Lent is a time of year I look forward to. It is a time of spiritual renewal and transformation. It is too bad I cannot feel that way all year round because when I feel that way I feel content and grounded. For me, Lent is a time of opportunity to better myself by coming back to God with my whole heart. It is a time I do not want to waste.

 

 

 

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New Years Resolutions for Shame Based People

So you have decided to make a New Years Resolution and you feel ashamed for various reasons a good deal of the time. Here is what I recommend based upon my life experience dealing with shame issues.

First of all, do not make a New Years Resolution out of a sense of guilt. Only make New Years Resolutions for your own benefit. Of course, your shame ego will tell you this way of thinking is selfish and something to feel ashamed about. Remember that the shame ego is the same thing that will convince you that maintaining the resolution you made out of guilt is too difficult to keep up and then once you stop maintaining the resolution will then tell you that you are weak for giving it up. Of course this requires awareness of when your shame ego is sabotaging your efforts and looking for reasons to feel ashamed (but that is a topic for another blog post).

I recommend your resolution should either be to stop performing some self-destructive behavior or to take up a behavior that improves yourself. It should be something you are capable of doing with your whole heart. That is, it should be something you want to do. People with well-developed shame egos have a hard time knowing what they truly want because they have bonded to the message that what they want is wrong. A good way to tell if something is what you want is to pay attention to how it makes you feel. If it makes you feel good then it is (most likely) good and something you like doing. If it does not make you feel good then it is (most likely) not good and something you do not like doing. Be careful. Somethings feel good in the short-term but are destructive in the long-term, like addictions. Addictions are another trap of the shame ego. At first addictions seem like an escape from the shame ego’s constant criticism. That of course feels good. But eventually the addiction becomes self-destructive and gives the shame ego another reason to criticize you.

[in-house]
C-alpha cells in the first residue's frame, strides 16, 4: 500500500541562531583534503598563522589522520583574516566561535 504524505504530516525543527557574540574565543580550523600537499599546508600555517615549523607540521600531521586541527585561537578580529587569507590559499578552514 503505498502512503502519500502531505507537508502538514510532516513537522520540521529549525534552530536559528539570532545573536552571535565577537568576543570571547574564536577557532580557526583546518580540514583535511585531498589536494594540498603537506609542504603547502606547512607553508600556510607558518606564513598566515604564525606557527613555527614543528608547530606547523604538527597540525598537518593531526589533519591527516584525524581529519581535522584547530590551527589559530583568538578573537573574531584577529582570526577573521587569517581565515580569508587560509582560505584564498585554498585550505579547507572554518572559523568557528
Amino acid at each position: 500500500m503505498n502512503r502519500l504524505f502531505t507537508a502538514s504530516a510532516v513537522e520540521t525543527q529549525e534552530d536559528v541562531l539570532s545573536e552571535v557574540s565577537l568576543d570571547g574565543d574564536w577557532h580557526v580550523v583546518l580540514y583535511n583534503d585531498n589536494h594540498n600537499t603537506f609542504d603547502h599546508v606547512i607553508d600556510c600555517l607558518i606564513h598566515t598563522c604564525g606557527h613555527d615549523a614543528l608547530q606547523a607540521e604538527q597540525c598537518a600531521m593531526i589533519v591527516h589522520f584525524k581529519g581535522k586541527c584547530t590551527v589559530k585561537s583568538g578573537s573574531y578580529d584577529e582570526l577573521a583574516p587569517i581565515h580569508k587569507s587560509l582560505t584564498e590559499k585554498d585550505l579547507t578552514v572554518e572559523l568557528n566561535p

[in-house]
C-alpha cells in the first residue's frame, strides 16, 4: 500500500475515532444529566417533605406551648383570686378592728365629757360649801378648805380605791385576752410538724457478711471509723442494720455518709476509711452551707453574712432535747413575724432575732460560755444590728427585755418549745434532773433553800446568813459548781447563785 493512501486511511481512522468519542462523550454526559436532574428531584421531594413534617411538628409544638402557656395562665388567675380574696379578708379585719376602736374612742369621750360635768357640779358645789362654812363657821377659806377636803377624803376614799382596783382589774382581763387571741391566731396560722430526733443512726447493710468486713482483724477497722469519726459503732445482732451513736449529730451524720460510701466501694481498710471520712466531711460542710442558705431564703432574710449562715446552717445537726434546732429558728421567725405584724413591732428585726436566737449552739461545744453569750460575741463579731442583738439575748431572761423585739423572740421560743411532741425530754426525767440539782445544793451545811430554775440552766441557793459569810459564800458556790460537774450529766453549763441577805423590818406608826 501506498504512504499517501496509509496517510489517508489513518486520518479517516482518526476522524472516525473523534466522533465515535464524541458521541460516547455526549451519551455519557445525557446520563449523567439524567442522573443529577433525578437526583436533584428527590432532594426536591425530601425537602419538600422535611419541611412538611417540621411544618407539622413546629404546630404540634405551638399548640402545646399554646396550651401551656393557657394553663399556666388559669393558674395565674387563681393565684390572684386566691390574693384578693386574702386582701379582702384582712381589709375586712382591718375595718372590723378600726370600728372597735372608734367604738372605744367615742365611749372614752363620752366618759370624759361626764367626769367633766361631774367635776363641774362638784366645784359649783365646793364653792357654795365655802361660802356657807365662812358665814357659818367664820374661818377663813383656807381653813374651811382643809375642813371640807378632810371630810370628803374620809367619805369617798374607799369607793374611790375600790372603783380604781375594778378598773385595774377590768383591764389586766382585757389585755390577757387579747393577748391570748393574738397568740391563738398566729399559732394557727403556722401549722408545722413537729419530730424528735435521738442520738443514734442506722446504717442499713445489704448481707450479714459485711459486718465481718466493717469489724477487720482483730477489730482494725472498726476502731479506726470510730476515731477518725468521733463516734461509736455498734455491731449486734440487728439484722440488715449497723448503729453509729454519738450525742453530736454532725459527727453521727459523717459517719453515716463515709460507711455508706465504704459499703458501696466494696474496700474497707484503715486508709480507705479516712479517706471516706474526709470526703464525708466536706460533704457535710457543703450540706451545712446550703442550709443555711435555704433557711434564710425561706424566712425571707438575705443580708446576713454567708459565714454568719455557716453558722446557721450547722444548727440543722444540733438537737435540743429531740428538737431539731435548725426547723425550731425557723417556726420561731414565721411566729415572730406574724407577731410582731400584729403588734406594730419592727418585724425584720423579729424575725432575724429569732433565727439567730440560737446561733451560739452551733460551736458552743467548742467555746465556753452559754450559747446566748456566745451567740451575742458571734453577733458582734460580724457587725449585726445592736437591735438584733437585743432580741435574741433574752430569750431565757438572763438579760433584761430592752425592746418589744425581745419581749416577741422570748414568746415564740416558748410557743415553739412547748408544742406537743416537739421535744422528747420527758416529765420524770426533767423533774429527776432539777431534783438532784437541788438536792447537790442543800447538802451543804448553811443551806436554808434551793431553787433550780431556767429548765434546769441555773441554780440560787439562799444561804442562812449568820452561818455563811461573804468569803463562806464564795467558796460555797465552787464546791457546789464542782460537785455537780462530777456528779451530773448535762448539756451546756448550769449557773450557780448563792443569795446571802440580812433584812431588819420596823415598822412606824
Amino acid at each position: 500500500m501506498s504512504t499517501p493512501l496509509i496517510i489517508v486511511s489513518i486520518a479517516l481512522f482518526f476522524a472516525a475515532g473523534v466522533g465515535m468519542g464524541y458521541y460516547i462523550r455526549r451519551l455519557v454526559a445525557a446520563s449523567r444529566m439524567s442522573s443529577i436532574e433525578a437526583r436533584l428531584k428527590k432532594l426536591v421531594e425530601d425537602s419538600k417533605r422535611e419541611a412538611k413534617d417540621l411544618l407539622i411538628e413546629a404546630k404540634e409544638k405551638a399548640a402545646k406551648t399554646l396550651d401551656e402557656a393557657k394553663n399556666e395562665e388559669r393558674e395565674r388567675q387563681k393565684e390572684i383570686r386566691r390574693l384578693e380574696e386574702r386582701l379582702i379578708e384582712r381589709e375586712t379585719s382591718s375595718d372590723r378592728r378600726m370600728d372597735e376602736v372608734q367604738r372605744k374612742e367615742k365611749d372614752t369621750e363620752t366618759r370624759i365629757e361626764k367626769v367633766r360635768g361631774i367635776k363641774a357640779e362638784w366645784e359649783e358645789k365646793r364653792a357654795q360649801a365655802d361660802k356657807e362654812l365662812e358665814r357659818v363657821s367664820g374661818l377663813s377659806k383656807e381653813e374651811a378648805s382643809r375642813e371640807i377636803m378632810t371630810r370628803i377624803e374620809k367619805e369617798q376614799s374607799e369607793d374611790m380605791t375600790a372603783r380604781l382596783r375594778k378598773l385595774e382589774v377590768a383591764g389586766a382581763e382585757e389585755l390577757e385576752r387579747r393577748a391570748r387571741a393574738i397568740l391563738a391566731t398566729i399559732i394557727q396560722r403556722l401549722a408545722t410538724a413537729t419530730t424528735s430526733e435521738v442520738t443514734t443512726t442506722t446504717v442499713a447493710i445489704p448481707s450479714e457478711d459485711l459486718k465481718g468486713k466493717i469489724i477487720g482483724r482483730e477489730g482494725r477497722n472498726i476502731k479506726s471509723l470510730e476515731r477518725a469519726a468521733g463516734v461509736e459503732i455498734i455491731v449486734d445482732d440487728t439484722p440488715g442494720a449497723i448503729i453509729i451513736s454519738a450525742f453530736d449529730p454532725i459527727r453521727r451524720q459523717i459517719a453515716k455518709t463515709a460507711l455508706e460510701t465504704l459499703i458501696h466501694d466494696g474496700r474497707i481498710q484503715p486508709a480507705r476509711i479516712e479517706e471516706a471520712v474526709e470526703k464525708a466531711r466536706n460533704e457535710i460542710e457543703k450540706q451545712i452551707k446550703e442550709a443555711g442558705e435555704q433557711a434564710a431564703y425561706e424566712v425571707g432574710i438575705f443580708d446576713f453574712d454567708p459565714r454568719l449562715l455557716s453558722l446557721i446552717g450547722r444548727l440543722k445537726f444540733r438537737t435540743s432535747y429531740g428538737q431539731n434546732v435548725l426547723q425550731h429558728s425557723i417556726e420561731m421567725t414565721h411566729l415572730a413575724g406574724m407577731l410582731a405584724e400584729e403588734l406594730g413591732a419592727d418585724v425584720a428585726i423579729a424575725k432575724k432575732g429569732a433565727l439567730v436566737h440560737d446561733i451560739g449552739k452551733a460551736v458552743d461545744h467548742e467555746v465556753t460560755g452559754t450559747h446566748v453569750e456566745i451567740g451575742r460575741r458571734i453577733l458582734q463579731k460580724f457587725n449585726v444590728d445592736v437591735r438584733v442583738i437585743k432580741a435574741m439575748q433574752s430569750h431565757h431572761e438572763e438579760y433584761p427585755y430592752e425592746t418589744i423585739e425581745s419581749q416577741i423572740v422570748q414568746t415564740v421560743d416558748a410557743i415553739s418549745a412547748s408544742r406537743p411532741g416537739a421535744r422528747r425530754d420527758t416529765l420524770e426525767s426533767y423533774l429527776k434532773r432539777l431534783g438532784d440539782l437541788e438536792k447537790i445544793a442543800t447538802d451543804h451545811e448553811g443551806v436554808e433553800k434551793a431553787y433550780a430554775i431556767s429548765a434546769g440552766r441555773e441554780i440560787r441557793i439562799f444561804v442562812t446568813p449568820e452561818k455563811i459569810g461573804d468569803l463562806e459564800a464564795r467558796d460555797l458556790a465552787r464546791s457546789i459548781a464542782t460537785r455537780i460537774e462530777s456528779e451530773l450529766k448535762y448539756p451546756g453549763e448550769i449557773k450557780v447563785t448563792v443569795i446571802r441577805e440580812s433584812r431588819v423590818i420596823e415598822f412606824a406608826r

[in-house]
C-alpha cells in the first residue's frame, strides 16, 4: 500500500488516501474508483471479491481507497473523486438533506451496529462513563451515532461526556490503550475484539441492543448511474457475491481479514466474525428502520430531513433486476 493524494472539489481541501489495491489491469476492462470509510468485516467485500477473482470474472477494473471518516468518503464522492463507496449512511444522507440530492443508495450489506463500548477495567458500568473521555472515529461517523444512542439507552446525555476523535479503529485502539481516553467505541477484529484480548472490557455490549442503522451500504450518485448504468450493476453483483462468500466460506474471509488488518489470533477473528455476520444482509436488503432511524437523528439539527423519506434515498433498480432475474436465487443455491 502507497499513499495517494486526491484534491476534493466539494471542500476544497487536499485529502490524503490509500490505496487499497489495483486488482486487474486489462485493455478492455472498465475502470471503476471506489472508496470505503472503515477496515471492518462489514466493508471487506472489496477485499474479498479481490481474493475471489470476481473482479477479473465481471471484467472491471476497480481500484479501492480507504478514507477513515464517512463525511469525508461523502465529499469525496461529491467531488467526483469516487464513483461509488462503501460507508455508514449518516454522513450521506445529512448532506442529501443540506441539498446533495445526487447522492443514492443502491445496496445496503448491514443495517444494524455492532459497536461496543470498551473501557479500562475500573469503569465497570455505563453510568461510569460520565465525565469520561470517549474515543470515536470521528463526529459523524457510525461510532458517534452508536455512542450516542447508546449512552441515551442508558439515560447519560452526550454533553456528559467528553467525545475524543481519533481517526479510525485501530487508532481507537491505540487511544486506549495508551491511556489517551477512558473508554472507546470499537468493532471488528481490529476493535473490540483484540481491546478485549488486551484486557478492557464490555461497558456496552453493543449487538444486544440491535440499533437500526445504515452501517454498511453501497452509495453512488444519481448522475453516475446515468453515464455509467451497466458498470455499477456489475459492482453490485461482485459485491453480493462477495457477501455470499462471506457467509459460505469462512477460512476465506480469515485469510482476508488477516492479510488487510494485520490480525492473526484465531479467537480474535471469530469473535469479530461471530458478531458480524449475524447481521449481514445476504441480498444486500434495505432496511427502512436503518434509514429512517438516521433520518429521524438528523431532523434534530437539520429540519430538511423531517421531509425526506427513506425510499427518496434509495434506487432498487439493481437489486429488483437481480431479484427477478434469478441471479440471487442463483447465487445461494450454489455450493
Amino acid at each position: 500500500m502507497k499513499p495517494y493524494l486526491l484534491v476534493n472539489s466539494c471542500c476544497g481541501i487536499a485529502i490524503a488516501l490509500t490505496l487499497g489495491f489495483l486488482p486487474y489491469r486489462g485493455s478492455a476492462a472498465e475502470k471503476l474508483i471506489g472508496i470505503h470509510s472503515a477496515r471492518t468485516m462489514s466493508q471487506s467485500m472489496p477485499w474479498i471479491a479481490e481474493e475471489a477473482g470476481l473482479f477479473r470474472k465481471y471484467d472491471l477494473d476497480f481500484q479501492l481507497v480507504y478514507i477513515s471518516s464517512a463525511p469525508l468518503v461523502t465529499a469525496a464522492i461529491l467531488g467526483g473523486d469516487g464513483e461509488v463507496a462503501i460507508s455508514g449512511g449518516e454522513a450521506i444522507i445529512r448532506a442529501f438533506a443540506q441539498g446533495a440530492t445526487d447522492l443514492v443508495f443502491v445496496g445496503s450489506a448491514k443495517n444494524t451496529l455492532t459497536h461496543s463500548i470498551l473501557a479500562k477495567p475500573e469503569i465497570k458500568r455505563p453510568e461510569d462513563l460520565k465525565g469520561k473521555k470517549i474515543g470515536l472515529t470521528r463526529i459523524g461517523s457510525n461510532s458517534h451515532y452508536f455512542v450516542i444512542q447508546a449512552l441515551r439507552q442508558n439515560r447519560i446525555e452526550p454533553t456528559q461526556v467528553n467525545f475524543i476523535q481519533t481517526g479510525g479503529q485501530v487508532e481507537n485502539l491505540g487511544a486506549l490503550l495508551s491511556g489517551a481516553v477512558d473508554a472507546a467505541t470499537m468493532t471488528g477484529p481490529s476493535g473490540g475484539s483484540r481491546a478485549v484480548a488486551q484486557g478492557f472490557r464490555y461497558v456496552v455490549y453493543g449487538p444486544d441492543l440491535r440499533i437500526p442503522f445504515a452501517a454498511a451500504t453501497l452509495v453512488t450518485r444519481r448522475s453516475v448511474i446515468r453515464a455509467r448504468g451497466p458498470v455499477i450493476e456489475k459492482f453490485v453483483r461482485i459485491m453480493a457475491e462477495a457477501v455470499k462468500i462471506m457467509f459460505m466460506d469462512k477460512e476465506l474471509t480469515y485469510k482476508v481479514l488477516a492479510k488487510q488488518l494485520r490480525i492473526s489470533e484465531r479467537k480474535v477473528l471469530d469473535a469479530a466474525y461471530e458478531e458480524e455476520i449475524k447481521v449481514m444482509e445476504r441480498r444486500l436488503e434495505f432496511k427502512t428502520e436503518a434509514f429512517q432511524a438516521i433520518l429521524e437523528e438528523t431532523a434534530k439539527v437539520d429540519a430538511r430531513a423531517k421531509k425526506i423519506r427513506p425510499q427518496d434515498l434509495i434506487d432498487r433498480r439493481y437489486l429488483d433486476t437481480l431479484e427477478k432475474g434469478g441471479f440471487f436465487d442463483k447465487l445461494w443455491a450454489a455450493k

James Altucher recommends performing what he calls a “Daily Practice” where you perform activities daily that benefit four aspects of the self in order be happy. The four aspects are Physical, Intellectual, Emotional and Spiritual. He claims (and I believe him) that you need to nurture these four aspects of the self to be happy. Quick examples: Physical – exercise (even just a little), Intellectual – read a book, Spiritual – meditate, pray, read something spiritual, Emotional – do something that makes you happy, avoid things that make you unhappy. Read the article I linked to above for good ideas about making a resolution that comes from your heart and not shame.

To maintain this resolution make it a habit. Take time out first thing in the morning to perform this resolution. Make it the first priority. Do it with your whole heart and not out of a sense of obligation. Good luck and Happy New Year.

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Sin and Shame

I have heard it said that the actual definition of sin is not “committing a morally bad act” but rather “missing the mark”.  In other words, sin is not an act that makes you a bad person necessarily.  Rather, sin is a mistaken act or an act that takes you where you actually do not want to go.  Another way of saying this is that sin is coming short of the glory of God.  These two definitions of sin are vastly different.

The morally bad sin implies shame.  The act is morally bad and therefore the person who commits the act is morally bad.  Accordingly, the sinner really wants to commit the sinful act (through the urging of the ego and the limbic system).  The sinner knows that it is bad and proceeds to commit the act anyway.  After the act is committed the sinner feels guilty and seeks forgiveness.  Psychologically, the Super Ego (which is the Prefrontal Cortex overlaid with shame) tells the sinner he is morally wrong for sinning.  This is a cycle of shame.  This is also a cycle of addiction because shame does not feel good and cannot be sustained forever.  If bad feelings continue over an extended period of time the ego and the limbic system kick in again and attempt to relieve the consciousness  of the bad feeling.  It then seeks out the short-term fix which is the sinful behavior.